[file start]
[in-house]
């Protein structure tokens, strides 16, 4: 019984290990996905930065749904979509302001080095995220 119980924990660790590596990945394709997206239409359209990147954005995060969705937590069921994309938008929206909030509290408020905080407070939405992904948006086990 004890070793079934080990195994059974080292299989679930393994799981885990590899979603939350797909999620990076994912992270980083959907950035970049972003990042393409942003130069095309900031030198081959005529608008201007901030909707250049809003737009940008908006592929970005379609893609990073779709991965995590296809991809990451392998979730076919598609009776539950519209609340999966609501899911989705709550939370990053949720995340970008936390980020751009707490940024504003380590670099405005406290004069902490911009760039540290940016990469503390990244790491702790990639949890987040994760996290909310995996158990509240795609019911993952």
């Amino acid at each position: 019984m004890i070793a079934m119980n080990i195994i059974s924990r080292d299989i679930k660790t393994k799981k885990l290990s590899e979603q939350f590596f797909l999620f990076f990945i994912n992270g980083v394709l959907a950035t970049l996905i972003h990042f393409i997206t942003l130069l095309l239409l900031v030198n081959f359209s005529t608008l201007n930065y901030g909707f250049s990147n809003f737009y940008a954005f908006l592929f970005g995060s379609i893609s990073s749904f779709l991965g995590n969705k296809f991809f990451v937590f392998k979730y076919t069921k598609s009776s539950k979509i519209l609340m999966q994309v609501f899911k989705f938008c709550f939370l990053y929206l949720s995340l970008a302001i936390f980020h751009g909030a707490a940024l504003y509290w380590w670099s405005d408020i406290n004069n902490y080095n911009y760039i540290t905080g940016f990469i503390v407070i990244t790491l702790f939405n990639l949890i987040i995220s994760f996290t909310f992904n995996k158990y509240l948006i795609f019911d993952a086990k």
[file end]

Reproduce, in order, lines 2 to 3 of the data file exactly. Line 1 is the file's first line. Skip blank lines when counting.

């Protein structure tokens, strides 16, 4: 019984290990996905930065749904979509302001080095995220 119980924990660790590596990945394709997206239409359209990147954005995060969705937590069921994309938008929206909030509290408020905080407070939405992904948006086990 004890070793079934080990195994059974080292299989679930393994799981885990590899979603939350797909999620990076994912992270980083959907950035970049972003990042393409942003130069095309900031030198081959005529608008201007901030909707250049809003737009940008908006592929970005379609893609990073779709991965995590296809991809990451392998979730076919598609009776539950519209609340999966609501899911989705709550939370990053949720995340970008936390980020751009707490940024504003380590670099405005406290004069902490911009760039540290940016990469503390990244790491702790990639949890987040994760996290909310995996158990509240795609019911993952």
């Amino acid at each position: 019984m004890i070793a079934m119980n080990i195994i059974s924990r080292d299989i679930k660790t393994k799981k885990l290990s590899e979603q939350f590596f797909l999620f990076f990945i994912n992270g980083v394709l959907a950035t970049l996905i972003h990042f393409i997206t942003l130069l095309l239409l900031v030198n081959f359209s005529t608008l201007n930065y901030g909707f250049s990147n809003f737009y940008a954005f908006l592929f970005g995060s379609i893609s990073s749904f779709l991965g995590n969705k296809f991809f990451v937590f392998k979730y076919t069921k598609s009776s539950k979509i519209l609340m999966q994309v609501f899911k989705f938008c709550f939370l990053y929206l949720s995340l970008a302001i936390f980020h751009g909030a707490a940024l504003y509290w380590w670099s405005d408020i406290n004069n902490y080095n911009y760039i540290t905080g940016f990469i503390v407070i990244t790491l702790f939405n990639l949890i987040i995220s994760f996290t909310f992904n995996k158990y509240l948006i795609f019911d993952a086990k």